Prepare you lunch at home and bring it to work day after day by opting for glass reusable containers. Most purpose-made glass containers are oven, microwave, fridge and freezer safe, which makes them perfect for storing leftovers and heating up your lunch.
Straws have such a short life span for a single-use plastic, they are extremely damaging to wildlife and are highly prevalent in waste. The worst part is, for the most part, they really aren’t necessary. Avoid using straws or invest in eco-friendly stainless steel straws.
It’s nice to eat out and buy lunch on the go, simply remember to bring your own cutlery and say no to plastic disposable knives, forks and spoons.
For your weekly shop or when you’re picking up produce ad-hoc, choose produce that’s plastic-free or packaging free. By going to the butcher for your meat you will avoid plastic containers as they usually wrap meat in paper, not plastic. Take your own reusable bags for separating fruit and veg, repurposing your ENJO Laundry Bag is a great way to reduce your use of plastic bags while keeping your produce organised.
Plastic bag pollution is killing marine life, Australian’s use around 4 billion plastic bags every year – that’s 10 million a day7, and it is time to ‘ban the bag’. Most reusable grocery bags are far better for holding your groceries with the flat bottom and durable handles, simply stash some in your car or invest in reusable bags that conveniently fold up into your handbag, so you’re never without them.
Cleaning products are another necessity that use a lot of plastic, usually polyvinyl Chloride (PVC), the world’s third most widely produced synthetic plastic polymer. You can easily remove this use of plastic from your life by refreshing the way you clean with ENJO. Handcrafted fibre cleaning product that use just water to clean your home, no chemical, no plastic bottles, and the products are reusable for up to 3 years – so you won’t even have to think about buying another disposable plastic cleaning bottle. When it comes to renew your fibres, ENJO accept all old fibres for upcycling at their ENJO International headquarters in Austria.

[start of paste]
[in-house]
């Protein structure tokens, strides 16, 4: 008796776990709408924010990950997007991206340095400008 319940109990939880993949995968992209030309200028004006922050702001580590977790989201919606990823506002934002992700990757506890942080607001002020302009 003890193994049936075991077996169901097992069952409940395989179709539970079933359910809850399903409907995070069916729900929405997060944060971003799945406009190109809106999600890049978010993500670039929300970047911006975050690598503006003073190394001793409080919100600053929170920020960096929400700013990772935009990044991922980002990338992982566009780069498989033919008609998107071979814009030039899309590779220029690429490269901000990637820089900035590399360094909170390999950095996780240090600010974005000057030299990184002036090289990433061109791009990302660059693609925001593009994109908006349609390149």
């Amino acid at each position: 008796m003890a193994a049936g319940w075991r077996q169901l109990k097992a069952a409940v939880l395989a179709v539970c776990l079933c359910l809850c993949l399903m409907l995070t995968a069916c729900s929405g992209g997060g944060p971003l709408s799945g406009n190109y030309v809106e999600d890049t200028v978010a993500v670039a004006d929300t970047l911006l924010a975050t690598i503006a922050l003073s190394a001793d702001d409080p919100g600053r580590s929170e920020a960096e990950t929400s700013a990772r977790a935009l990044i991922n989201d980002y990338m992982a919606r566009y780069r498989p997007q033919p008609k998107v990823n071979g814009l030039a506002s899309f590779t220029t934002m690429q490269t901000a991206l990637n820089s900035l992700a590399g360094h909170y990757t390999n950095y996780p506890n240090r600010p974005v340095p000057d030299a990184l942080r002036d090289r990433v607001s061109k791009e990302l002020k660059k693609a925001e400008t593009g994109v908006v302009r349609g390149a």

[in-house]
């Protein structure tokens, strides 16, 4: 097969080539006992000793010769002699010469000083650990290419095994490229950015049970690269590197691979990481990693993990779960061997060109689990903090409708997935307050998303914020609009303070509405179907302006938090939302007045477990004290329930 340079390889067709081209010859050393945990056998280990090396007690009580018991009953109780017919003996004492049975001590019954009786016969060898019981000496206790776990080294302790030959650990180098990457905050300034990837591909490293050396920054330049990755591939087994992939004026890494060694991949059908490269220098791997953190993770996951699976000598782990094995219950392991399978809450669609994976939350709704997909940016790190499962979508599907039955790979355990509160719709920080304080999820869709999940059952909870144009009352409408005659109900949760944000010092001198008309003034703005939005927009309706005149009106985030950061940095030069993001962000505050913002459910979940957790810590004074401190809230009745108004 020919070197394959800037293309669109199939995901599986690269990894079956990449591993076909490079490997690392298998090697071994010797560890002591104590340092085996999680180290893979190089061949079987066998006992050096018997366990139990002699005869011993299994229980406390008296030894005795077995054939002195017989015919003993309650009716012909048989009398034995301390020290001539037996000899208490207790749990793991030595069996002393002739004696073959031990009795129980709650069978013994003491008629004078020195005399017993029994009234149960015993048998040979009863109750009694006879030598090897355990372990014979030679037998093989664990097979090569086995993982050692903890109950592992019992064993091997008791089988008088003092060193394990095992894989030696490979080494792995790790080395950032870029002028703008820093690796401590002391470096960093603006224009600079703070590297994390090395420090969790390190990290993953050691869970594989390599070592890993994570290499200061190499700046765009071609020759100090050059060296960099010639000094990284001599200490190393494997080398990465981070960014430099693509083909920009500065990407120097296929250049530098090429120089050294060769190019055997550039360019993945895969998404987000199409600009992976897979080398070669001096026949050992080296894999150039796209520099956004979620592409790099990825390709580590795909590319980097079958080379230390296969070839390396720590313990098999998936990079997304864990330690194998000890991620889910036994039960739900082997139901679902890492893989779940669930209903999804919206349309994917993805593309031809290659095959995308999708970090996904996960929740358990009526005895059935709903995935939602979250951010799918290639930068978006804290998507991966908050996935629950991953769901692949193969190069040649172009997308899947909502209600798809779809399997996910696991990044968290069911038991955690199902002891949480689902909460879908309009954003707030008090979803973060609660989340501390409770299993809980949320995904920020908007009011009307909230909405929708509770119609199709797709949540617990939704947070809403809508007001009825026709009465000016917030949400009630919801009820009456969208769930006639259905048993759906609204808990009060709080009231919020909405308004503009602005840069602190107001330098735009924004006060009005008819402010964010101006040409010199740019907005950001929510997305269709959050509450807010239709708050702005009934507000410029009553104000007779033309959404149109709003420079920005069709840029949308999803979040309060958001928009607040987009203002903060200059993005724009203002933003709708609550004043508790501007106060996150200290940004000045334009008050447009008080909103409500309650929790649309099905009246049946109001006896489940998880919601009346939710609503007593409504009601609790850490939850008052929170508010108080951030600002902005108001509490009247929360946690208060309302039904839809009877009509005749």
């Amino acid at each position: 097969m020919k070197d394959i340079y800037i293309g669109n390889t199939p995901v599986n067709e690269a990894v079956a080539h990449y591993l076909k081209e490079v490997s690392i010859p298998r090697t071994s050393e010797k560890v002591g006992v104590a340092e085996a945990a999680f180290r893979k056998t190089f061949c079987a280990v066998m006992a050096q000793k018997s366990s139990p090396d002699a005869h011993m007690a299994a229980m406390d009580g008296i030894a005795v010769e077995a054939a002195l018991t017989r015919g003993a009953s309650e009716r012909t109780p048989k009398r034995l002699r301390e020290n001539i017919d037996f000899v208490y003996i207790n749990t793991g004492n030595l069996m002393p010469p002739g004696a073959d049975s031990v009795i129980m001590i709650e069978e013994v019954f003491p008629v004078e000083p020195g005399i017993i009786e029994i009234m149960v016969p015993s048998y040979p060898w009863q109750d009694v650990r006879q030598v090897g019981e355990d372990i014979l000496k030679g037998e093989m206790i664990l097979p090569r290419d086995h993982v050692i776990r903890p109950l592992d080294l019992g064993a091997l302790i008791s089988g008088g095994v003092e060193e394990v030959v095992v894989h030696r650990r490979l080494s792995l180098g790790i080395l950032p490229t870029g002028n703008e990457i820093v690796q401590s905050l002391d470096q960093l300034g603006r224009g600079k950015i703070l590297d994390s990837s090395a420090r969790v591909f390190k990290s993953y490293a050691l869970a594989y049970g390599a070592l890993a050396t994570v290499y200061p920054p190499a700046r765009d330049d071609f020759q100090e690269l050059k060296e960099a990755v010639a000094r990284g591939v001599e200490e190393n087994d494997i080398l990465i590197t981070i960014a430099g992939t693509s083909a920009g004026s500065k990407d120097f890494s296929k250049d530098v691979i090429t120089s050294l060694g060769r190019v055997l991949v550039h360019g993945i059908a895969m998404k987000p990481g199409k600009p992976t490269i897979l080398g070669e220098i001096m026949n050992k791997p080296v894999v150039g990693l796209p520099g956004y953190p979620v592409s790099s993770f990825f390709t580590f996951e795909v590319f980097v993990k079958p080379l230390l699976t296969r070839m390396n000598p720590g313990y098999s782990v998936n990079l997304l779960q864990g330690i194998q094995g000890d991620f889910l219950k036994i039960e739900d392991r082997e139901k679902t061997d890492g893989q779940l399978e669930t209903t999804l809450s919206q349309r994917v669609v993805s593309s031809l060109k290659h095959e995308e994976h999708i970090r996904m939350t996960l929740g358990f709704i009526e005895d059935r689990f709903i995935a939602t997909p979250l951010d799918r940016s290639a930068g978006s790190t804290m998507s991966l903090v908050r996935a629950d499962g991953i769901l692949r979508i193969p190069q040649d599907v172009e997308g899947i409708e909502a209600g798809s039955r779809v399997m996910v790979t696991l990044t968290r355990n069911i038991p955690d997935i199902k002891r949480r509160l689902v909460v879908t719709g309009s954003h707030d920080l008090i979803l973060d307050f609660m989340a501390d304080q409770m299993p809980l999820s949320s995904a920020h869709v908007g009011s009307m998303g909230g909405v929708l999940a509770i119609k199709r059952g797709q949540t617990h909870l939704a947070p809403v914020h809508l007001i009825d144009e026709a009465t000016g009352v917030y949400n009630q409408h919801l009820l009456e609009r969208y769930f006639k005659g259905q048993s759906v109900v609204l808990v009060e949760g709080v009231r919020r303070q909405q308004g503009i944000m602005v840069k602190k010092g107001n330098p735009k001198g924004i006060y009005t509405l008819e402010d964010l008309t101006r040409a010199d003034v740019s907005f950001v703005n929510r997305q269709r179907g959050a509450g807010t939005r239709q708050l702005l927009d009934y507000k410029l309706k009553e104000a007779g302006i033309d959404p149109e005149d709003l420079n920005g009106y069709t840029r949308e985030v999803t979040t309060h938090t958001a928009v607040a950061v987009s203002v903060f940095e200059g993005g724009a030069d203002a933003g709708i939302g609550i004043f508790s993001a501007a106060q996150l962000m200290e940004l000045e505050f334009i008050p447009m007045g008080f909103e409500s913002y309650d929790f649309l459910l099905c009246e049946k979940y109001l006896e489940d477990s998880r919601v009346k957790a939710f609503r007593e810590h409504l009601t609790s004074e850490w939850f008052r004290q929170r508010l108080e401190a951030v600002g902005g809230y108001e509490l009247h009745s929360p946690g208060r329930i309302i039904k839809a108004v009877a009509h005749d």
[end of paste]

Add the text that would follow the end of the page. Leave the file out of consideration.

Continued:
Glass storage containers are a great way to store leftovers, but if you prefer storing in bowls and crockery you already have, avoid plastic wraps and try a reusable beeswax wraps instead. Bee Green Wraps are an Australian company who produce beeswax infused cotton sheets as a plastic alternative. Produced by virtually zero waste methods, simply use the warmth of your hands to fold the paper around your food items, just as you would cling wrap.
Setting up a home waste system will see you dramatically reduce your household waste. Have your recycling box, your composting bin, bin for non-recyclable goods and one small (repurposed if possible) bag. Before anything goes in the bin – check if it can be recycled, repurposed or composted, line your normal bin for non-recyclable goods with newspaper instead of plastic, and only reserve the repurposed bag for extremely wet waste. This will really reduce your use of garbage bags and thus, single-use plastics.